The results of this year’s survey of how federal employees feel about working in government are trickling out, and the messages from agencies large and small are sobering. Many employees are unhappy, and it’s worse than last year.

While morale is better at particularly mission-driven agencies, and there are bright spots to be sure, the most significant barometer of satisfaction in the 2014 Federal Employee Viewpoint Survey is sliding: The workforce’s trust in and respect for agency leadership.

Human resource managers are taking notice. One who spent 33 years in this field is Jeffrey Neal,  who led the personnel shop at the Defense Logistics Agency for nine years before becoming chief human capital officer at the Department of Homeland Security, retiring in 2012.

Neal, now a senior vice president for ICF International, writes this week about the leadership crisis in government in a post for his blog,

“A workforce that does not think much of its leaders can be pushed only so far,” he writes. “It will eventually have problems with productivity, recruiting high quality talent, customer service and other factors that are driven by employee engagement.” The more employees distrust their senior leaders, the more likely morale and productively will be dragged down.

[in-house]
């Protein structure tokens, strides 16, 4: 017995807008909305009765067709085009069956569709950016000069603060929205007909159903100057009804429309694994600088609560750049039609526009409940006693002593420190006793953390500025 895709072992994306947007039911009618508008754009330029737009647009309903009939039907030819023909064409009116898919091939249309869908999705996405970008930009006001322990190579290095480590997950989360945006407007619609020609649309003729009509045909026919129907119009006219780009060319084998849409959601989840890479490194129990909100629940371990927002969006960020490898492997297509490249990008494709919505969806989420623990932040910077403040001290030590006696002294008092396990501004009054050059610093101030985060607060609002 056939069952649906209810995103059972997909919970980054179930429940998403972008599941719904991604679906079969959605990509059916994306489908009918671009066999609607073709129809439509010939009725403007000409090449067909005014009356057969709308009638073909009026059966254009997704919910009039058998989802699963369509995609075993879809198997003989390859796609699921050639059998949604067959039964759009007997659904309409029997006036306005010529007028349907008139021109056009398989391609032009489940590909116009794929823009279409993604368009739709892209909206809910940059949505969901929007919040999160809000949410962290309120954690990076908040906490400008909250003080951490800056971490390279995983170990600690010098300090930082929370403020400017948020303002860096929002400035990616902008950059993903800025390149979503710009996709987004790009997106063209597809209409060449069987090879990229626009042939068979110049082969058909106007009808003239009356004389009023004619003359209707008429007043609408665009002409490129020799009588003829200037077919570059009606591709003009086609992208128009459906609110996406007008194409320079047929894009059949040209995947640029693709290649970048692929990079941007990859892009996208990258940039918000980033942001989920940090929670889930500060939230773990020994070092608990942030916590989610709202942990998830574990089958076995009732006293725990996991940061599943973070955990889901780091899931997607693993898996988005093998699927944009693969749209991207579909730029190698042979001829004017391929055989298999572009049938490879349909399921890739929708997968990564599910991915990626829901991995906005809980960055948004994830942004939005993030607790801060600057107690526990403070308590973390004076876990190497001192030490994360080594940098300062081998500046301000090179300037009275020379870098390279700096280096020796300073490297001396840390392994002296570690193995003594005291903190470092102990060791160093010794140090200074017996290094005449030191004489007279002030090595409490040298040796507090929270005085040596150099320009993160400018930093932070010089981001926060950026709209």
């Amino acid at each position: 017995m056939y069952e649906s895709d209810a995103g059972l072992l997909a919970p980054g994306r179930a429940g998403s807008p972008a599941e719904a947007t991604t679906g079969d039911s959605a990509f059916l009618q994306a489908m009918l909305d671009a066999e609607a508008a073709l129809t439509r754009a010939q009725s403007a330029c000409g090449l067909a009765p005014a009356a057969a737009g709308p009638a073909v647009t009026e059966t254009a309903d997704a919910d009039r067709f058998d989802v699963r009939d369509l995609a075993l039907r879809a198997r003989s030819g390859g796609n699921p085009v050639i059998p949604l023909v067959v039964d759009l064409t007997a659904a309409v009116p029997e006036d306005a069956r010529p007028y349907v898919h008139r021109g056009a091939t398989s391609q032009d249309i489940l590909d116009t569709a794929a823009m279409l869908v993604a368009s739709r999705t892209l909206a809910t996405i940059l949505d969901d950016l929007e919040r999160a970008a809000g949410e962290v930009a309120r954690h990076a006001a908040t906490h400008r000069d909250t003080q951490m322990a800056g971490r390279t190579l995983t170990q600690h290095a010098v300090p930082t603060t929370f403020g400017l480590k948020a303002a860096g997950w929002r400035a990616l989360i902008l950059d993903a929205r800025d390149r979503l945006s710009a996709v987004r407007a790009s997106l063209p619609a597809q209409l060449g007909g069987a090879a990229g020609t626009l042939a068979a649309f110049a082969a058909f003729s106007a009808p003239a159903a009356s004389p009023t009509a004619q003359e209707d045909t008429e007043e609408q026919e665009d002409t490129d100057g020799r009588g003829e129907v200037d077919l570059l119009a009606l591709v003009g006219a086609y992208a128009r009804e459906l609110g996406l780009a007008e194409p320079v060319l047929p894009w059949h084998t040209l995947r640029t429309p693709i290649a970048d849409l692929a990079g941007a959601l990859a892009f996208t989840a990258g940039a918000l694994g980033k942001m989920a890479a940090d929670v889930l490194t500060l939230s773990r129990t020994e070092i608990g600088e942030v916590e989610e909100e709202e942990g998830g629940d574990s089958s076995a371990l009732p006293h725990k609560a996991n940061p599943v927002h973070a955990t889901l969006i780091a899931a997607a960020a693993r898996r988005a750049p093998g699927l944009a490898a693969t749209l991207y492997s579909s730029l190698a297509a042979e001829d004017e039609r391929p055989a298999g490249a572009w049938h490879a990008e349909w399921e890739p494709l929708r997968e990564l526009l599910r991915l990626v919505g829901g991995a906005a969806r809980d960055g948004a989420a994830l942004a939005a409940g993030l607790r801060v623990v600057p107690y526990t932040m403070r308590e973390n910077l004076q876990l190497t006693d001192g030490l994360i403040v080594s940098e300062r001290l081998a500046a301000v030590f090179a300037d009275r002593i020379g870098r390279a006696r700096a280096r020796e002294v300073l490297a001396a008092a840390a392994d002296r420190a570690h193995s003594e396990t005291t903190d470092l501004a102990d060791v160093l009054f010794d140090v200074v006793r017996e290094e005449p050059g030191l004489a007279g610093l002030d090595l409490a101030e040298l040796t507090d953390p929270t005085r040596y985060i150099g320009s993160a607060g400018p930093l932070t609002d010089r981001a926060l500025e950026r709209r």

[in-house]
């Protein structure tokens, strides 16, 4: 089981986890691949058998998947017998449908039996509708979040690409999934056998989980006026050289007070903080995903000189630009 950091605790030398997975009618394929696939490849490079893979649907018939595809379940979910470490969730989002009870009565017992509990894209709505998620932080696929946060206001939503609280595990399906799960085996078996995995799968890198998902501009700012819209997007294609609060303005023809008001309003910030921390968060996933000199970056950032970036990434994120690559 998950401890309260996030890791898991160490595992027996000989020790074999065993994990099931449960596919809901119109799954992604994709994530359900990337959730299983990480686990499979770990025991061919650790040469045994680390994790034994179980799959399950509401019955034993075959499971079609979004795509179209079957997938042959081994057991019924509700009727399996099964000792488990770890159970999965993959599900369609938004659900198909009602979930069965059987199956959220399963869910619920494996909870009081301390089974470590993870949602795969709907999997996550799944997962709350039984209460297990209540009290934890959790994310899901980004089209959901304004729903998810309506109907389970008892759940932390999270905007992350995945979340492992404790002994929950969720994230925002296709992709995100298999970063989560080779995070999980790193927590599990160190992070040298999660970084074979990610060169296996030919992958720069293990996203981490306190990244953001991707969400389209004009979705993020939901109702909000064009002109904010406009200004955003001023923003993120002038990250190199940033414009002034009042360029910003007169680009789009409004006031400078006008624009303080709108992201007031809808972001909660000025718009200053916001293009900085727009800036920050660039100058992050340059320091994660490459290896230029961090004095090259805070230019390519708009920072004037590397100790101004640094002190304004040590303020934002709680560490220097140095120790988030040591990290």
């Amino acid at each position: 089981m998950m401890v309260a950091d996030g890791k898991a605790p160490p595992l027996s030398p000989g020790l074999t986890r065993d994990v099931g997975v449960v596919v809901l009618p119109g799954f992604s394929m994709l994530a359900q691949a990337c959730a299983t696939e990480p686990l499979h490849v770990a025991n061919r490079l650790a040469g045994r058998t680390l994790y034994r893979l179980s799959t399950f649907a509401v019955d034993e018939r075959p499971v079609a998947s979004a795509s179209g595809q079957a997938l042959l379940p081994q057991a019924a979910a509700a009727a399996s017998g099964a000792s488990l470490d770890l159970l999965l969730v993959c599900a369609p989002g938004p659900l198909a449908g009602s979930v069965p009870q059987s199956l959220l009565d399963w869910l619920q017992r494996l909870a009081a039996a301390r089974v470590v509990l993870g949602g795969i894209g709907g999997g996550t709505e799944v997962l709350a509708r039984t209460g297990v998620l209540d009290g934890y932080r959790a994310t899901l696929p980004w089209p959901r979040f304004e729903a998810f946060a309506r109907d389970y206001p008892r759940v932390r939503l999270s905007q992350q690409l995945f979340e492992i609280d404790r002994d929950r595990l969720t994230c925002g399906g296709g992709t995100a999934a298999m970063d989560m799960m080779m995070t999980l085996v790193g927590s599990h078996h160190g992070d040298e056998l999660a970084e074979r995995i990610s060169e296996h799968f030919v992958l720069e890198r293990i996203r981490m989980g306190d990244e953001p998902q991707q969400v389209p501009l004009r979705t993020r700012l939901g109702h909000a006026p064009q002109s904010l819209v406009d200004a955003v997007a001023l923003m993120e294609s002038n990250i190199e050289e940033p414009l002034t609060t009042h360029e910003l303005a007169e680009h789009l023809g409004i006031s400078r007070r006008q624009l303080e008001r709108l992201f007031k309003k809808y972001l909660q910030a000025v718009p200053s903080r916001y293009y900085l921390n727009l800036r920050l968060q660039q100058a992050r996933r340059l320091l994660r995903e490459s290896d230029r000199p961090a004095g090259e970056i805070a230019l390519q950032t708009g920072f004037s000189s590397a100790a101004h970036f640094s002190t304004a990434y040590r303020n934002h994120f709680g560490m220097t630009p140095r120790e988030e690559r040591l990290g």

He’s created a chart showing employees’ responses to a range of questions on their leaders at three of the biggest agencies, the Defense, Interior and Homeland Security departments, comparing 2014 with 2013.

(Courtesy of Jeffrey Neal)

Neal throws out some ideas top federal managers should consider to restore their employees’ trust in them. They include:

  • Hiring leaders who didn’t just rise to the top because of longevity in government but because they are good managers.
  • Invest in training for political appointees in leadership positions, since formal training for these executives is rare.
  • Invest in training for members of the Senior Executives Service; currently, it’s spotty.
  • Stop the stovepipes. In other words, have employees on your team from different parts of your agency
  • Evaluate managers on whether they meet the agency’s mission and objectives.

The full results of the survey will be released by the Office of Personnel Management later this fall.